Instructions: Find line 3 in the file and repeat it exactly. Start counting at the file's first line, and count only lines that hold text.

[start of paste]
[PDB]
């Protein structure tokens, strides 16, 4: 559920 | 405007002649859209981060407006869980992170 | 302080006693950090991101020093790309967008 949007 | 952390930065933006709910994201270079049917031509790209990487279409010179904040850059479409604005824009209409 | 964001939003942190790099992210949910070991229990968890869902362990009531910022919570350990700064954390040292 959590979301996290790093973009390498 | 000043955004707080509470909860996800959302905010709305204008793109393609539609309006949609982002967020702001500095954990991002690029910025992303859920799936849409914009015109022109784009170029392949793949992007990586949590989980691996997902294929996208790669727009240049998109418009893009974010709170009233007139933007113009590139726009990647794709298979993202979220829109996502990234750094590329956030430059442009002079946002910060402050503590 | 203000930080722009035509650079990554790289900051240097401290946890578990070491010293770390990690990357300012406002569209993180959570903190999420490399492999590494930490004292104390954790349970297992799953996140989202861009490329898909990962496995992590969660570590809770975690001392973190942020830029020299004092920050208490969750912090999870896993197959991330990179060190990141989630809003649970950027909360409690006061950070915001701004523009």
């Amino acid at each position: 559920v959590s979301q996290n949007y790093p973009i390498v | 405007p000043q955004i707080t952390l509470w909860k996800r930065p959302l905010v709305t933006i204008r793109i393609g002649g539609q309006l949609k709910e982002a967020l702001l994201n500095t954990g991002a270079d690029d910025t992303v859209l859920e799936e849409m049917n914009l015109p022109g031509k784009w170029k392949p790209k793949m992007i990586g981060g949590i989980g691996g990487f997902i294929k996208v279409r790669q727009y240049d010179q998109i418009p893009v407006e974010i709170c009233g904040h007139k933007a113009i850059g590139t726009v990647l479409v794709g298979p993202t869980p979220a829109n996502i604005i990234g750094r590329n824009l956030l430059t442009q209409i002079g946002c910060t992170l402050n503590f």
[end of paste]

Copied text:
């Amino acid at each position: 559920v959590s979301q996290n949007y790093p973009i390498v | 405007p000043q955004i707080t952390l509470w909860k996800r930065p959302l905010v709305t933006i204008r793109i393609g002649g539609q309006l949609k709910e982002a967020l702001l994201n500095t954990g991002a270079d690029d910025t992303v859209l859920e799936e849409m049917n914009l015109p022109g031509k784009w170029k392949p790209k793949m992007i990586g981060g949590i989980g691996g990487f997902i294929k996208v279409r790669q727009y240049d010179q998109i418009p893009v407006e974010i709170c009233g904040h007139k933007a113009i850059g590139t726009v990647l479409v794709g298979p993202t869980p979220a829109n996502i604005i990234g750094r590329n824009l956030l430059t442009q209409i002079g946002c910060t992170l402050n503590f």